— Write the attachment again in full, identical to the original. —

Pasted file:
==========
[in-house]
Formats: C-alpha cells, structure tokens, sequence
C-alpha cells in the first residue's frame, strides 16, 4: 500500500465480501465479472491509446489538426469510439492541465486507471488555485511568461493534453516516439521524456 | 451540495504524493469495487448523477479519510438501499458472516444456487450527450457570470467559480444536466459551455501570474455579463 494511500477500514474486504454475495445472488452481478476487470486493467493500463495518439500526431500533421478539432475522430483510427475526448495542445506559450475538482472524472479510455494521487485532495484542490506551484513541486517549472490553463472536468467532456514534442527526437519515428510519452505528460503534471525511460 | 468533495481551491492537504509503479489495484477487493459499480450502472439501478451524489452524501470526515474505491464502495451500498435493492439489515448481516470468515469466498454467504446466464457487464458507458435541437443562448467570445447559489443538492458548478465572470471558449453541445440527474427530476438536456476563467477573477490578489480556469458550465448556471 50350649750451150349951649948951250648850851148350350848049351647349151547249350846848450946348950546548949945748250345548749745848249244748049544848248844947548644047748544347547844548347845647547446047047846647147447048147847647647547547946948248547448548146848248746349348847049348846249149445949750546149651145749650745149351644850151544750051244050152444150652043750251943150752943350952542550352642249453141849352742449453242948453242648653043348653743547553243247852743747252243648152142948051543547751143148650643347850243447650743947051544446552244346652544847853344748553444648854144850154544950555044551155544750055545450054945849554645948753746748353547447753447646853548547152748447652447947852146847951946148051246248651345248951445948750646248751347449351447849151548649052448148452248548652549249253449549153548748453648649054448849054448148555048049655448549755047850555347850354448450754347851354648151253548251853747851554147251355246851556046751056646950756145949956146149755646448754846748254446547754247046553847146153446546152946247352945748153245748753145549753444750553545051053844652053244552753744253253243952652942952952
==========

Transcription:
[in-house]
Formats: C-alpha cells, structure tokens, sequence
C-alpha cells in the first residue's frame, strides 16, 4: 500500500465480501465479472491509446489538426469510439492541465486507471488555485511568461493534453516516439521524456 | 451540495504524493469495487448523477479519510438501499458472516444456487450527450457570470467559480444536466459551455501570474455579463 494511500477500514474486504454475495445472488452481478476487470486493467493500463495518439500526431500533421478539432475522430483510427475526448495542445506559450475538482472524472479510455494521487485532495484542490506551484513541486517549472490553463472536468467532456514534442527526437519515428510519452505528460503534471525511460 | 468533495481551491492537504509503479489495484477487493459499480450502472439501478451524489452524501470526515474505491464502495451500498435493492439489515448481516470468515469466498454467504446466464457487464458507458435541437443562448467570445447559489443538492458548478465572470471558449453541445440527474427530476438536456476563467477573477490578489480556469458550465448556471 50350649750451150349951649948951250648850851148350350848049351647349151547249350846848450946348950546548949945748250345548749745848249244748049544848248844947548644047748544347547844548347845647547446047047846647147447048147847647647547547946948248547448548146848248746349348847049348846249149445949750546149651145749650745149351644850151544750051244050152444150652043750251943150752943350952542550352642249453141849352742449453242948453242648653043348653743547553243247852743747252243648152142948051543547751143148650643347850243447650743947051544446552244346652544847853344748553444648854144850154544950555044551155544750055545450054945849554645948753746748353547447753447646853548547152748447652447947852146847951946148051246248651345248951445948750646248751347449351447849151548649052448148452248548652549249253449549153548748453648649054448849054448148555048049655448549755047850555347850354448450754347851354648151253548251853747851554147251355246851556046751056646950756145949956146149755646448754846748254446547754247046553847146153446546152946247352945748153245748753145549753444750553545051053844652053244552753744253253243952652942952952